Scientists have discovered that gardening can boost your mood, especially when you are working the soil.

By Dan Nosowitz
Updated May 22, 2020

With gardening season in full swing, you may have been planting flowers, veggies, and containers over the last few weeks. Of course, working in the yard helps relieve a little of the stir craziness we've all been feeling because of coronavirus quarantining and social distancing, but recent research has also found that digging in the dirt can boost our well-being in more ways than one. Gardening is a physical activity, something that is almost always associated with improving our mental health. The same is true for simply being outside in fresh air with plants and nature. But one of the most surprising benefits comes from the earth right beneath our feet.

Brie Passano

Soil might not look like it, but it is fantastically complex. It almost always is made up of organic material (usually from decomposing plants and animals), inorganic material like rocks or sand, tiny insects, all sorts of microbes like bacteria and fungi, and more. Research has found that a certain soil bacterium called Mycobacterium vaccae (M. vaccae) has some amazing stress-relieving abilities when we naturally breathe it in or swallow it while outdoors.

For example, a 2004 study found that cancer patients treated with this bacterium showed a noticeable improvement in mood and mental state. Follow-up studies found that mice could complete mazes faster after being fed this same microbe; the animals also showed changes in brain chemistry similar to taking an antidepressant.

More recently, scientists have discovered that M. vaccae makes an anti-inflammatory fat that could explain how it works its mood-boosting magic. Stress has been linked to causing inflammation in our bodies, which leads to a number of health problems like depression. Though that connection is not totally understood, it does seem that the anti-inflammatory substance in this bacterium has the ability to counteract our natural stress responses.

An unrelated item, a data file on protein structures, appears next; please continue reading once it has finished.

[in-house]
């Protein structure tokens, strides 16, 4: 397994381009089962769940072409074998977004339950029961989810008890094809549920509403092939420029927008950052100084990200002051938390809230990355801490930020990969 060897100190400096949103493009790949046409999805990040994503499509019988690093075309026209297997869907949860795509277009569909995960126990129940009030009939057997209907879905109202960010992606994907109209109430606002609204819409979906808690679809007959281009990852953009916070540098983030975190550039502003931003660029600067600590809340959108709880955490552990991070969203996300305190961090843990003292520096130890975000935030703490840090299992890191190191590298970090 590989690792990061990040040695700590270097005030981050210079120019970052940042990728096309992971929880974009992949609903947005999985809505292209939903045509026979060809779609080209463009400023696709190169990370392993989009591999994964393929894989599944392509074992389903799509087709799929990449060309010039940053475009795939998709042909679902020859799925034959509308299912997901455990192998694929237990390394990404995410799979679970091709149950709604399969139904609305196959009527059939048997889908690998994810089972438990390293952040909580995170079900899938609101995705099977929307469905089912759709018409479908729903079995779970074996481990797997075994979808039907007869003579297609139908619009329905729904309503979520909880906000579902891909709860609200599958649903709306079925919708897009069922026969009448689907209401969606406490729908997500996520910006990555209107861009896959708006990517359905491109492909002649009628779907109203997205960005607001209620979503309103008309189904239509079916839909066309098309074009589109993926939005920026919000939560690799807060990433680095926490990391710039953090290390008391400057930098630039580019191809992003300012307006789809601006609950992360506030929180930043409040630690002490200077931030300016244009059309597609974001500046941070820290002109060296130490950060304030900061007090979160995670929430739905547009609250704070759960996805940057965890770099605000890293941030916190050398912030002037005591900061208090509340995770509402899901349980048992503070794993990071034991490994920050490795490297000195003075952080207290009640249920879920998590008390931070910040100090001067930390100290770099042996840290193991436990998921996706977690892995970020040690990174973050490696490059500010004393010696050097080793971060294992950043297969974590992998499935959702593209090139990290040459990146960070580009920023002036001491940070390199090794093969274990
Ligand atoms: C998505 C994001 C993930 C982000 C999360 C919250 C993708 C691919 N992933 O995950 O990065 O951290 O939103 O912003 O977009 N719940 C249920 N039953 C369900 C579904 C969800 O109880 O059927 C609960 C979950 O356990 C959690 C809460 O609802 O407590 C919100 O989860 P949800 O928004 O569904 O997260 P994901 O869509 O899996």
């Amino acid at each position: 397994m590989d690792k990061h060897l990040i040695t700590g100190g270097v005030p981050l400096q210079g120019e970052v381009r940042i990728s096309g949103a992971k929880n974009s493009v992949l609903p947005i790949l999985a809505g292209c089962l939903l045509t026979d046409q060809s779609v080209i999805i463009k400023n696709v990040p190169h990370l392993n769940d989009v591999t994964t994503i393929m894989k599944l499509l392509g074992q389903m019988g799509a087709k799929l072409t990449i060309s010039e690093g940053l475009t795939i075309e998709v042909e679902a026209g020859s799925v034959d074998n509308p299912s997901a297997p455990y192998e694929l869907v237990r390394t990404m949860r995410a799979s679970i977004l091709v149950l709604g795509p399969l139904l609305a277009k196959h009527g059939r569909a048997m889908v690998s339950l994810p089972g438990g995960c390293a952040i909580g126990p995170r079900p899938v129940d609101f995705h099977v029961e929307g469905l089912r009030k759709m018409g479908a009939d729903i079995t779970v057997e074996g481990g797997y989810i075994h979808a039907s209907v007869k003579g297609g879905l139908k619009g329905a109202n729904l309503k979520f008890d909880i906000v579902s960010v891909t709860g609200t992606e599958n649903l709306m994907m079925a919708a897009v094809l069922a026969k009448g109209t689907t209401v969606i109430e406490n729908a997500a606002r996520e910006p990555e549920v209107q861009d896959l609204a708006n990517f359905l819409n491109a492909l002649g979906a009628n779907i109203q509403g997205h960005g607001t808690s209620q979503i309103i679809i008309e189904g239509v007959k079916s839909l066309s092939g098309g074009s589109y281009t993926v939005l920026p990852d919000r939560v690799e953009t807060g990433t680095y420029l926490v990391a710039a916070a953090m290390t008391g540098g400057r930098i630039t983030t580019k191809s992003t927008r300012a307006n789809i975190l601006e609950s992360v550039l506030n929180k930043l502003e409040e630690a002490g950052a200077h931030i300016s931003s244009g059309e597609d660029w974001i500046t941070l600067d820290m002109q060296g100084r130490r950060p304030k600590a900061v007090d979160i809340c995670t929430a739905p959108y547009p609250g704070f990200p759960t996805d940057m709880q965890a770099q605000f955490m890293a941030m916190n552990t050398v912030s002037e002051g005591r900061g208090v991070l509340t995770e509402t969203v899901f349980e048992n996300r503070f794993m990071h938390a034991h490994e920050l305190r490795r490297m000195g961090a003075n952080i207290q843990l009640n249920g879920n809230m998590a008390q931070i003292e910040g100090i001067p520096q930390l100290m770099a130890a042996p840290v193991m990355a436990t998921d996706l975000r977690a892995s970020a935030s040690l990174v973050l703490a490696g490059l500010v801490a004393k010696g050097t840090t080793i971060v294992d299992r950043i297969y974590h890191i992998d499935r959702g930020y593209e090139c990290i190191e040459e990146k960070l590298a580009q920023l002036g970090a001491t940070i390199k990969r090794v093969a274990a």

The connection between soil and mental health, or health in general, was first suggested several decades ago. In 1989, epidemiologist David Strachan combined some existing ideas about the connection into what is called the “hygiene hypothesis.” The idea is that when children grow up away from nature (in cities, for example), they aren’t exposed to enough microorganisms, and their immune systems are weaker as a result.

The recent work on M. vaccae offers a refinement of that theory. Perhaps there's more to it than just building up our immunity to disease-causing microbes. What if the life in the soil could benefit us in other ways, both physically and mentally? It would certainly give us one more good reason to get outside and play in the dirt, whether that means making mud pies with a child or doing some digging in your garden.


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